Why use ethanol for fuel?
Biofuels like ethanol are a renewable energy source essential to fighting climate change.
Europe needs immediate action to fight climate change. Transport accounts for about a quarter of EU greenhouse-gas emissions, and road transport makes up more than 70% of that amount. Sustainable biofuels like EU ethanol are among the best solutions available today to help reduce emissions.
Why aren’t we using more ethanol in fuel?
Ethanol is a clean, high-performance renewable fuel that works in most of today’s cars and certain trucks. Its use boosts engine efficiency, helps reduce harmful emissions and pollutants and fights climate change. Ethanol will also drive the more efficient internal-combustion and hybrid engines that will make up a large percentage of Europe’s vehicle fleet in the decades to come. It does not require investing in new infrastructure in order to deliver results.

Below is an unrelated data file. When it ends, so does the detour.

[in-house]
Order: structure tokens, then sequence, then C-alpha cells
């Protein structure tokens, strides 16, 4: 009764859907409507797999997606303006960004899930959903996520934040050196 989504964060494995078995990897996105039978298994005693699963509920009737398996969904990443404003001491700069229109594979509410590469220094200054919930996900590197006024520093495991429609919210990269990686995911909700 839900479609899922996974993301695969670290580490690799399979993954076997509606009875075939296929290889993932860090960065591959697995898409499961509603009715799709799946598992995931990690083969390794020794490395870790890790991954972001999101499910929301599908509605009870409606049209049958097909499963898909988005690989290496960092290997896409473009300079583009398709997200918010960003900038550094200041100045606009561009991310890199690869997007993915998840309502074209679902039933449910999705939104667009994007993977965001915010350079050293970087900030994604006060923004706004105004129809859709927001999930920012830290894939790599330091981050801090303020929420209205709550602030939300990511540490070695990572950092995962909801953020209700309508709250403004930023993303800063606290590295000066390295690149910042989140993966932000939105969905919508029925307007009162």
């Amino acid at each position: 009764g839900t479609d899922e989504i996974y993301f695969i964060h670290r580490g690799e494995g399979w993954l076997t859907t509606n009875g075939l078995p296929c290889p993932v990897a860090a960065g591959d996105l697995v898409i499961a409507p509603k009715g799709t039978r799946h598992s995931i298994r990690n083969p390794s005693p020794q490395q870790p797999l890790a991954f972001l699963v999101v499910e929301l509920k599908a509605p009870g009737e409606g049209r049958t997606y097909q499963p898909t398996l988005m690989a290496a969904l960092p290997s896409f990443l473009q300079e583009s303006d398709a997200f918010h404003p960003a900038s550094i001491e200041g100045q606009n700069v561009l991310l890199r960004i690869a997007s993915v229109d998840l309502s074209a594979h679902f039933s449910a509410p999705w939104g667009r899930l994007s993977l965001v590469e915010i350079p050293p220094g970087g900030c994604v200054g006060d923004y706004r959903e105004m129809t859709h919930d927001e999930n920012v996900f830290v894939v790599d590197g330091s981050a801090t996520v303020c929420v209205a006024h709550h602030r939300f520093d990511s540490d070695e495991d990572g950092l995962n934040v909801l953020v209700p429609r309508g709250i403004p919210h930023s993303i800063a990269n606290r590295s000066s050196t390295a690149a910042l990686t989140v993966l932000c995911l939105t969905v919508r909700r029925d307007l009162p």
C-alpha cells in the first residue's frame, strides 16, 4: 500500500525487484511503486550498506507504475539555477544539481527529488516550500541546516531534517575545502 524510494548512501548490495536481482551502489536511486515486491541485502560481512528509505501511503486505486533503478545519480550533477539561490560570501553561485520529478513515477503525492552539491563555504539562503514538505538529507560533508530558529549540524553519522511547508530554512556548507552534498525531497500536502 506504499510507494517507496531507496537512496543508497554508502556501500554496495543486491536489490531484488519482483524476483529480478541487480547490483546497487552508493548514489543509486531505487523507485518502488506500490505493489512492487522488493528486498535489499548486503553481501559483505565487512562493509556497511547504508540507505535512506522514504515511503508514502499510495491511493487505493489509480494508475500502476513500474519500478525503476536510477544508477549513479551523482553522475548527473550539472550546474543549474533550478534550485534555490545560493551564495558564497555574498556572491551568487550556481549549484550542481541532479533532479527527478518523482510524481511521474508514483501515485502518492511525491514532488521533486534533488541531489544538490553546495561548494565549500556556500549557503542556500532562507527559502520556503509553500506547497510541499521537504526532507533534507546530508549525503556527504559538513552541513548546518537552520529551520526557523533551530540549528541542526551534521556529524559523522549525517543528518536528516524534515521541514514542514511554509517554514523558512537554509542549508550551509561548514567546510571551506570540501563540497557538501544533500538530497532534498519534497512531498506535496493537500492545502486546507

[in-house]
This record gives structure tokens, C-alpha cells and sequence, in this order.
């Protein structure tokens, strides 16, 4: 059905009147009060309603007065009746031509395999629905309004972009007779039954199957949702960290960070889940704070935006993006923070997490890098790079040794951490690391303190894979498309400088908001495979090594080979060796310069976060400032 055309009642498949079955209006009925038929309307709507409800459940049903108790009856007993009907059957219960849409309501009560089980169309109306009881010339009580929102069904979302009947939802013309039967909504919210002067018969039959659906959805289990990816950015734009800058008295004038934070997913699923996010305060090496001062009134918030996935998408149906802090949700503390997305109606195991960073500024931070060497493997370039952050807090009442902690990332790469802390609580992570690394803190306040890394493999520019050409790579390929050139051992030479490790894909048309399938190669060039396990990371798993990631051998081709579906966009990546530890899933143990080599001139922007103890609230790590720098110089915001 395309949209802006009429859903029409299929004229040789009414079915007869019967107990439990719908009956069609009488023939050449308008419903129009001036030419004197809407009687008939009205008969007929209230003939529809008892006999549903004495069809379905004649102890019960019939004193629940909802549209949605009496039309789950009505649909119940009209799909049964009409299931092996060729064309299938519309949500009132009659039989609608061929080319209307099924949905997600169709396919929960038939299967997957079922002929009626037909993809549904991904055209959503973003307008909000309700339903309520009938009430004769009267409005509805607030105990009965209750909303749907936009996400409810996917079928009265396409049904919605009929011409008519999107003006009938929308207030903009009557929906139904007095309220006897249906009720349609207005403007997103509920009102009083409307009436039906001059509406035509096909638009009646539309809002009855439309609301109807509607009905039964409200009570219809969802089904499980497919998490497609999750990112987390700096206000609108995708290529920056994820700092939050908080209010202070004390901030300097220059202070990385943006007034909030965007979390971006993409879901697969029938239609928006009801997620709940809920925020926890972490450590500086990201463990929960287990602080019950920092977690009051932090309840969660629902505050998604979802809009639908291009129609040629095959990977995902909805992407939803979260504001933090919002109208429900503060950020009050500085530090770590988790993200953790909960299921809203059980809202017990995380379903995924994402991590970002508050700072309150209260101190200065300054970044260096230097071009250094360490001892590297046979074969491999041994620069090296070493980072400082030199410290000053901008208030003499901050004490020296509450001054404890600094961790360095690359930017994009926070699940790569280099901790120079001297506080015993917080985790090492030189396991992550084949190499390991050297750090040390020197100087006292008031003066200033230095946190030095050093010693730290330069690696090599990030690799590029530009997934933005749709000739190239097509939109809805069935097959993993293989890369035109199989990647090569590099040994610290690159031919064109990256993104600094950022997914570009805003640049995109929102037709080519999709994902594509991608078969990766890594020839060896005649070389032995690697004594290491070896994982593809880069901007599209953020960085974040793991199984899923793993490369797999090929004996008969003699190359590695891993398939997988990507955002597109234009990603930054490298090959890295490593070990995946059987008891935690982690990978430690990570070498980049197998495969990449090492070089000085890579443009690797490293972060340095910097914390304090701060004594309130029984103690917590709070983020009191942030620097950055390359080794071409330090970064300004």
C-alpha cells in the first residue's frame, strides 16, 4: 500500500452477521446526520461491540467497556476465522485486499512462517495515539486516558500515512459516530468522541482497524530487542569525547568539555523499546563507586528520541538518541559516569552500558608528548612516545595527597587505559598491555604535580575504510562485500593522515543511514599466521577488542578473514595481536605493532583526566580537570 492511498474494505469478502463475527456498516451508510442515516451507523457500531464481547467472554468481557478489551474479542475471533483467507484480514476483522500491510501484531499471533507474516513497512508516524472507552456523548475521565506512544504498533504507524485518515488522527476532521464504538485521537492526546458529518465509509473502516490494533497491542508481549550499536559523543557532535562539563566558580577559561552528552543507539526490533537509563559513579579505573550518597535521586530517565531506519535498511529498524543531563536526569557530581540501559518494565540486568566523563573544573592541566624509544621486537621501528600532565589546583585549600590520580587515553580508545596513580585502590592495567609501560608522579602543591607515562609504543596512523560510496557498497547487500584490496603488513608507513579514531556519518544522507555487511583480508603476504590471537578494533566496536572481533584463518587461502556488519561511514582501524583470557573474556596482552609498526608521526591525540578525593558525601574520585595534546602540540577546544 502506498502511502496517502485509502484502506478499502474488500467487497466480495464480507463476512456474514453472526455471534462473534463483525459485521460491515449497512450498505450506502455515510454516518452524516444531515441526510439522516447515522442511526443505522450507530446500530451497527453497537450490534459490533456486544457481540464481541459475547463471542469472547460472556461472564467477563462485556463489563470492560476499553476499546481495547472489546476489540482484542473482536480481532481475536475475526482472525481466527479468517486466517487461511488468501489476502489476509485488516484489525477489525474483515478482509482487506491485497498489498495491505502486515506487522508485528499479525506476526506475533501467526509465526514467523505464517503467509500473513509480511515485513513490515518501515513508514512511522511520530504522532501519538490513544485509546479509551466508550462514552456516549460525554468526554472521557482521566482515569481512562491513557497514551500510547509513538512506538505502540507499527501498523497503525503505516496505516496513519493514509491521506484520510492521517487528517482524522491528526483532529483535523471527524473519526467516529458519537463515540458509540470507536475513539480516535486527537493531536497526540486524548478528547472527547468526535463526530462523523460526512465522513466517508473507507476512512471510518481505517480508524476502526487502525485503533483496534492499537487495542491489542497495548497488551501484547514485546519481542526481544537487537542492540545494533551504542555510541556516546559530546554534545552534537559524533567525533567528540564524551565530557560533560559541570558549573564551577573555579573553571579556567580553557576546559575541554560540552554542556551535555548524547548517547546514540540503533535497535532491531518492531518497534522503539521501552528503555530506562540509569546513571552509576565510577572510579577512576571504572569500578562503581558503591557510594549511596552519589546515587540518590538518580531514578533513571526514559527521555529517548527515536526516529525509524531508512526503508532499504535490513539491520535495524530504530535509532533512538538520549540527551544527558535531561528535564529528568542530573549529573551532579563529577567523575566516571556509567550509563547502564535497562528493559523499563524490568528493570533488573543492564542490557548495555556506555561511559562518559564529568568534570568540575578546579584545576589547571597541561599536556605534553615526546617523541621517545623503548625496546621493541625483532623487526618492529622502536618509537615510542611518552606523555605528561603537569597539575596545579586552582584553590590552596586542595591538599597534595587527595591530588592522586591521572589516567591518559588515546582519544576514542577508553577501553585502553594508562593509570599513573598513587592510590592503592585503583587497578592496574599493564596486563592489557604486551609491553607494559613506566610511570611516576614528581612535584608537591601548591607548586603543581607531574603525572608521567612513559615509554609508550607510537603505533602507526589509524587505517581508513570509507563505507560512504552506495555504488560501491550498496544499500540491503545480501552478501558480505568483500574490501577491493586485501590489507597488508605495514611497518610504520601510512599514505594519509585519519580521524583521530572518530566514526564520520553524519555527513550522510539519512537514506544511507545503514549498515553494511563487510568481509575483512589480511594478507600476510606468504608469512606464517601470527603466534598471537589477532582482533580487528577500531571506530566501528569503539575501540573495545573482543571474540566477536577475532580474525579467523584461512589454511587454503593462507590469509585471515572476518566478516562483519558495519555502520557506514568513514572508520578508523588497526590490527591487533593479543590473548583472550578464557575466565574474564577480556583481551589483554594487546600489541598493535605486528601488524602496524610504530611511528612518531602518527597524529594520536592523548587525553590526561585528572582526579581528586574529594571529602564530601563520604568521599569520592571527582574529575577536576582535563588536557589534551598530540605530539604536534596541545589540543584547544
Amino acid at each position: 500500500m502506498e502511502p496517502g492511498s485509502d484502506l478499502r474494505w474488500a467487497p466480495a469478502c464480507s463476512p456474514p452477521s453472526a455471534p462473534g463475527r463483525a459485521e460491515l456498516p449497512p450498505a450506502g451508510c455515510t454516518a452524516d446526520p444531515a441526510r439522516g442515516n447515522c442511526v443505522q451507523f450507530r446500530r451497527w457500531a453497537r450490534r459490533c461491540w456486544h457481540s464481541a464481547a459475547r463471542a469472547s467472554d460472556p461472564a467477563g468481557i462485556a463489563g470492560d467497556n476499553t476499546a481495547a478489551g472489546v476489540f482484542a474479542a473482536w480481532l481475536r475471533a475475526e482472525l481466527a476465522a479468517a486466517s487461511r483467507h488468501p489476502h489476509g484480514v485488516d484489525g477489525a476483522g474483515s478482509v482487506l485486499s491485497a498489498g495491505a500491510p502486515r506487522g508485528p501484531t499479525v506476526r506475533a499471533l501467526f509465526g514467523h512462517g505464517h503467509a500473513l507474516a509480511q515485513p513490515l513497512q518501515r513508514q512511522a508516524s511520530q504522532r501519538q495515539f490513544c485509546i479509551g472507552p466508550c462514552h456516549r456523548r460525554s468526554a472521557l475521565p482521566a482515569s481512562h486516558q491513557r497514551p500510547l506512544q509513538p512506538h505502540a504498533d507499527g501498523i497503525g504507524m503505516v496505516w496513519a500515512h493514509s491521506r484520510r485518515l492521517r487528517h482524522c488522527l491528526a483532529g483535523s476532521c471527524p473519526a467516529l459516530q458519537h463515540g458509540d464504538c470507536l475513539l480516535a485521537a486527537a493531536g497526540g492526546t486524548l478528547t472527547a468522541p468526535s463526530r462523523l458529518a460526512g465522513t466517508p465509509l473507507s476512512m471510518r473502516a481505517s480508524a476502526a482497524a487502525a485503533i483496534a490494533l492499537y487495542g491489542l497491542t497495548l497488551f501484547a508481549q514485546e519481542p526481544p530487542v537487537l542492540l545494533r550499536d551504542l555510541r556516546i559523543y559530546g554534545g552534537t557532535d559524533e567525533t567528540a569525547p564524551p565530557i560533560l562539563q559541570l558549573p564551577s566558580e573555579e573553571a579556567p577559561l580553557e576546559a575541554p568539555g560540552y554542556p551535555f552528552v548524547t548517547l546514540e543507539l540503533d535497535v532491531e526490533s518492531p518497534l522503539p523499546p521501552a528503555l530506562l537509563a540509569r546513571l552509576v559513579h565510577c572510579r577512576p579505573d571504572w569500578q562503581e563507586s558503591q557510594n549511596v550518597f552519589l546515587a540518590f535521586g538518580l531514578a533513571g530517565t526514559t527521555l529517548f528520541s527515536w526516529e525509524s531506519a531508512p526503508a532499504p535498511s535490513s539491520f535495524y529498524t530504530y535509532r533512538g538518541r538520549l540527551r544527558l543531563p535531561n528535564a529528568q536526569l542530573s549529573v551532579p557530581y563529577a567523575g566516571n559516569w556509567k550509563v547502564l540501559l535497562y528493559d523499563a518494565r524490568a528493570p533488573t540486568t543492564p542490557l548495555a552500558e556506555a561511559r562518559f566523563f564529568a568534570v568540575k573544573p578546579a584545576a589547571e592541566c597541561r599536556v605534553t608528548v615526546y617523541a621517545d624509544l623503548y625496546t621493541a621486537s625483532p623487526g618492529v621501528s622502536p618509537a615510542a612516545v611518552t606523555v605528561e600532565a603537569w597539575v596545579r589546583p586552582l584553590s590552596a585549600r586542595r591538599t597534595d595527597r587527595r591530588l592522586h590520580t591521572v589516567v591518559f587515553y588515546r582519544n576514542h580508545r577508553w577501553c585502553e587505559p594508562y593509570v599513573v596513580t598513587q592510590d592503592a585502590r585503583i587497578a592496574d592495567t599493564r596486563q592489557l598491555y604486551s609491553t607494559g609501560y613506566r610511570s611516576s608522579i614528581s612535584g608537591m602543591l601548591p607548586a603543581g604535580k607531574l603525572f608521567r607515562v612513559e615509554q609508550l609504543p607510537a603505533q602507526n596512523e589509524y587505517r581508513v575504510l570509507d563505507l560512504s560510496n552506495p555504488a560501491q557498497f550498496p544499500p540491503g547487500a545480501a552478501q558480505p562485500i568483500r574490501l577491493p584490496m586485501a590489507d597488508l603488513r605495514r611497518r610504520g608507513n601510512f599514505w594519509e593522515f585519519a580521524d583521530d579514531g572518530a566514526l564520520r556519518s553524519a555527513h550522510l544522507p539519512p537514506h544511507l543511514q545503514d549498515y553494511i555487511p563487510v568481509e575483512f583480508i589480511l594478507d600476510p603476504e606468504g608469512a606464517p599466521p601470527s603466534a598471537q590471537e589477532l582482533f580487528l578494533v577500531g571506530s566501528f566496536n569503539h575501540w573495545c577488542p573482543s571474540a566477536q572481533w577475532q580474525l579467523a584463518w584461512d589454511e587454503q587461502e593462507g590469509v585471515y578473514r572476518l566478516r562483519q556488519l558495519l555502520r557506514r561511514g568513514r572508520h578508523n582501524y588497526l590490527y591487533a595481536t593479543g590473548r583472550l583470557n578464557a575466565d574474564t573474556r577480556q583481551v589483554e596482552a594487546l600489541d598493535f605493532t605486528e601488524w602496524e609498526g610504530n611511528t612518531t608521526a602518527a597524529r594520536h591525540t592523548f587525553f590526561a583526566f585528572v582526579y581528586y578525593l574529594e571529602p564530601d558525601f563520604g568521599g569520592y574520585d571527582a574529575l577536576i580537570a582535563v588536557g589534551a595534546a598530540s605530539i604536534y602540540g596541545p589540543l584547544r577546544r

What does the public say about using biofuels?
Europeans overwhelmingly support the use of conventional biofuels made from crops and believe EU policy should encourage it, according to an EU-wide opinion survey conducted in 2017. The poll, of 11,283 respondents in 28 EU countries, found that 68% of Europeans favour EU policies to support crop-based conventional biofuels, while just 13% are against such policies.
What do international organisations say about using ethanol?
International organisations such as IEA and IRENA have said that biofuels will be essential to achieving global climate goals. In its REmap report, IRENA stated that “Liquid biofuels – both advanced and conventional – will still be needed for the existing stock of vehicles with internal combustion engines and for transport modes where electrification is still not an option. The use of liquid biofuels could triple by 2030 compared to 2010 levels to reach ~66 billion litres.”
In its Technology Roadmap for bioenergy, the IEA stressed the importance of biofuels to achieving Paris climate goals and said that ethanol production supports both energy security and food security.
And the UNFCCC has also said that “biofuels such as ethanol have a much lower carbon footprint than fossil fuels, and can be added to gasoline to reduce emissions.”